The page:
Why Native Writing Systems Impact Second Language Fluency
By Robert Schroeder
New research from National Louis proves the ability of adult English language learners to learn English is dependent on the learner’s original writing system.
A study conducted by Kristin Lems, Ed.D., professor in the National College of Education, examined the success of English language learners compared with the learner’s original orthography, or writing system. Lems’ study shows that learners coming from an alphabetic orthography transition to English speaking with the greatest ease, followed by learners with a syllable-based writing system such as Bulgarians. Chinese speakers, coming from a logo-syllabic orthography which is character based, struggled the most. Lems’ findings were published in the inaugural edition of the journal “Writing Systems Research.”
“The closer the orthography of the English language learner was to English, the more accurately and more quickly they read in English,” Lems said. “You might say that’s a no-brainer, but there wasn’t any research proving that.”
The study tested the fluency skills of 232 English language learners. Students using variations of the Roman alphabet grasped English skills most quickly. This group included Spanish-language speakers and Polish speakers, who encounter less triangulation between interpreting and sounding out letters with the English language and alphabet. Native speakers using syllable-based writing systems, such as the Cyrillic alphabet, showed some struggles converting to an alphabetic writing system. Native Chinese speakers, not familiar with the phonological component of the Roman alphabet, posted significantly lower oral reading fluency scores. In particular, native Chinese speakers struggled with the reciprocal relationship that a symbol has a sound and a sound has a symbol.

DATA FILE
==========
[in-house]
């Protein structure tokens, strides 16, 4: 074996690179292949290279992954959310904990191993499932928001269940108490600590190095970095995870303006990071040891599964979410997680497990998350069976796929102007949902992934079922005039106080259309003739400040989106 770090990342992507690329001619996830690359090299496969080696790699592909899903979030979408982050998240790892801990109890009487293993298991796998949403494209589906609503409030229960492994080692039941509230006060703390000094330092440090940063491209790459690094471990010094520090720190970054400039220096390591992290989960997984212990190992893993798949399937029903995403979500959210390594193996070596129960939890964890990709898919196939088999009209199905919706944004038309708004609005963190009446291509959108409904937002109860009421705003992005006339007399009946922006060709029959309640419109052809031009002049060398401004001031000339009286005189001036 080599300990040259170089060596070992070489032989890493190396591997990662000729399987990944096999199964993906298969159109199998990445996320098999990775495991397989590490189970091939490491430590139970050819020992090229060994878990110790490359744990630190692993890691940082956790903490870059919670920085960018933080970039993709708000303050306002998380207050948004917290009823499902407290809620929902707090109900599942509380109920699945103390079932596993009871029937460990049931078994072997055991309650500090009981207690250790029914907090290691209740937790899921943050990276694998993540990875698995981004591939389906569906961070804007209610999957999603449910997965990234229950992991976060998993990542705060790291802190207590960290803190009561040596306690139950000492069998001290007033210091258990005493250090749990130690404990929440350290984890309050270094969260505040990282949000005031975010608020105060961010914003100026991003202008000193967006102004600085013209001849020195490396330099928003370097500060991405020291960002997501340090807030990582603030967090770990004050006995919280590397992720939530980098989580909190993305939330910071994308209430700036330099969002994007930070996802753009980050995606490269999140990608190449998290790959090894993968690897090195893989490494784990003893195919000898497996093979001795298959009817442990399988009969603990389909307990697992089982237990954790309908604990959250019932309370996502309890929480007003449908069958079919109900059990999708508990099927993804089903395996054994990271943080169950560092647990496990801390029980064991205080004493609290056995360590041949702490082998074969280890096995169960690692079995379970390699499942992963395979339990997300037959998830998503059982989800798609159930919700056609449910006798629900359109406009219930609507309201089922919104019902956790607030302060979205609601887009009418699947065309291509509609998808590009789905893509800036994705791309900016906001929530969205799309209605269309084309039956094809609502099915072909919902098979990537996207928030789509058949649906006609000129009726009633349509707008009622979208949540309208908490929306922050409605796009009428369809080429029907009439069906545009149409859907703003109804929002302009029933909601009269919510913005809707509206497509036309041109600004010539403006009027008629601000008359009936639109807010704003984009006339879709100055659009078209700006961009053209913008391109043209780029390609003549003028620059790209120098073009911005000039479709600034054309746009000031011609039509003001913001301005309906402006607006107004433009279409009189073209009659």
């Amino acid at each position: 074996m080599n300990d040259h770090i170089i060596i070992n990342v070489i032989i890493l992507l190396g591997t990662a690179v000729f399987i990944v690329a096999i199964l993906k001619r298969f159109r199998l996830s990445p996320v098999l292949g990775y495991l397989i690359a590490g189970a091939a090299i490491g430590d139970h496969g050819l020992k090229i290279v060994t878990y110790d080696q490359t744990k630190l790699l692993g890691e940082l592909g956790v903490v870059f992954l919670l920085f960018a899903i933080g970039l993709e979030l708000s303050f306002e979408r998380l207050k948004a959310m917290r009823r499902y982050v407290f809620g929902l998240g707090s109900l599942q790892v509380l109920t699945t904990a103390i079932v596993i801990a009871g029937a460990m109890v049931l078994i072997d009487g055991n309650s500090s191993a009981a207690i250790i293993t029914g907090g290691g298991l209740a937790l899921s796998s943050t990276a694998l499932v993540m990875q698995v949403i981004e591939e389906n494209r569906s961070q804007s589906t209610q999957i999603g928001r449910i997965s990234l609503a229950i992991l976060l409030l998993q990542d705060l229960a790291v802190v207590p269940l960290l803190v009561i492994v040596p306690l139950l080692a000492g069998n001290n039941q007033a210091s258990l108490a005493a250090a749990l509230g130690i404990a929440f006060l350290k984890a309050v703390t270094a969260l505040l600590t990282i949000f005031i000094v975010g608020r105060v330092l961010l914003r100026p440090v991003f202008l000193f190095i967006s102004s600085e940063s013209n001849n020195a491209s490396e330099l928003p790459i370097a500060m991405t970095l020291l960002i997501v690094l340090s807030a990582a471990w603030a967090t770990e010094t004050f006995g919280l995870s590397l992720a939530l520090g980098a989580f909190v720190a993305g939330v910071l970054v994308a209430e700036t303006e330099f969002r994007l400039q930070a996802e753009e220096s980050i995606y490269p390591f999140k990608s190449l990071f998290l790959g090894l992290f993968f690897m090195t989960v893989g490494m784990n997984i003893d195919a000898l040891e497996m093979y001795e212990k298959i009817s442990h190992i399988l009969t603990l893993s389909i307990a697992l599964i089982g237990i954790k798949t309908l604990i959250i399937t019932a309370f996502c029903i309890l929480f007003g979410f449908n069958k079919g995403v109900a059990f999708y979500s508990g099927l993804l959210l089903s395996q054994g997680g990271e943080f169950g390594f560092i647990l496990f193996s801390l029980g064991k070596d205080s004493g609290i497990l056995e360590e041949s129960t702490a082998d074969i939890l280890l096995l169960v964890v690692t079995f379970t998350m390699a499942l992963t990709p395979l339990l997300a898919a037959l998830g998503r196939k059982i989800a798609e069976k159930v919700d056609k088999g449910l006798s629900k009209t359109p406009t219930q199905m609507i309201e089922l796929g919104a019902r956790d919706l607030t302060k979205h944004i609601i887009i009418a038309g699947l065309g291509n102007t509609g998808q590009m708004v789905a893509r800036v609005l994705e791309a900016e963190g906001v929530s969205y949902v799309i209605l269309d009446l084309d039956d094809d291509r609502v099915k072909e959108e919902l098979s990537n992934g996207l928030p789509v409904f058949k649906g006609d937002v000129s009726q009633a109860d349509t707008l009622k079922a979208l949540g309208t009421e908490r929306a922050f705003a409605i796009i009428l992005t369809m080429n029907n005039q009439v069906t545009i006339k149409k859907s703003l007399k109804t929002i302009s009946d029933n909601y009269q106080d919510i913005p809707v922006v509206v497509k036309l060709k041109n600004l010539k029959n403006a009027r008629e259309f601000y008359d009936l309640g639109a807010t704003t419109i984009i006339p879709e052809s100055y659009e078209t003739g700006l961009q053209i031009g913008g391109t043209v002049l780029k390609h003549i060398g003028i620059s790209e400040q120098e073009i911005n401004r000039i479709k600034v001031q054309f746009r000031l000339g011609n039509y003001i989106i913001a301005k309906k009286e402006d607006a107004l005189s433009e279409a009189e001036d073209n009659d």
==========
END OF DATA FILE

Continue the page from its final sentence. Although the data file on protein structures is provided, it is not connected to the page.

Lems says her study shows English as a second language instructors need to differentiate curriculum working with adult learners or young learners.
“Students from a similar orthography should be working on looking for meaning as they read, because it’s easy for them to just trip along and decode,” Lems said. “With the Chinese speakers, [teachers] have to work on teaching skills of rapid decoding.”
In particular, Lems suggests speakers with a native Roman alphabet can engage in group reading, in which readers stop frequently and retell what they just read to a partner. For groups with logo-syllabic writing systems, Lems recommends students reading passages with easier decoding, slowly building up to tackle the irregularities of the English language. Teachers should expect and accommodate logo-syllabic native speakers to read more slowly and to engage in word-by-word translation.
Lems stresses her study is not an indication of ability to read, rather stressing a different entry into reading and a different type of reading process. Her next line of research is to examine how English as a second language teachers can effectively create differentiated learning plans in an era of overworked teachers.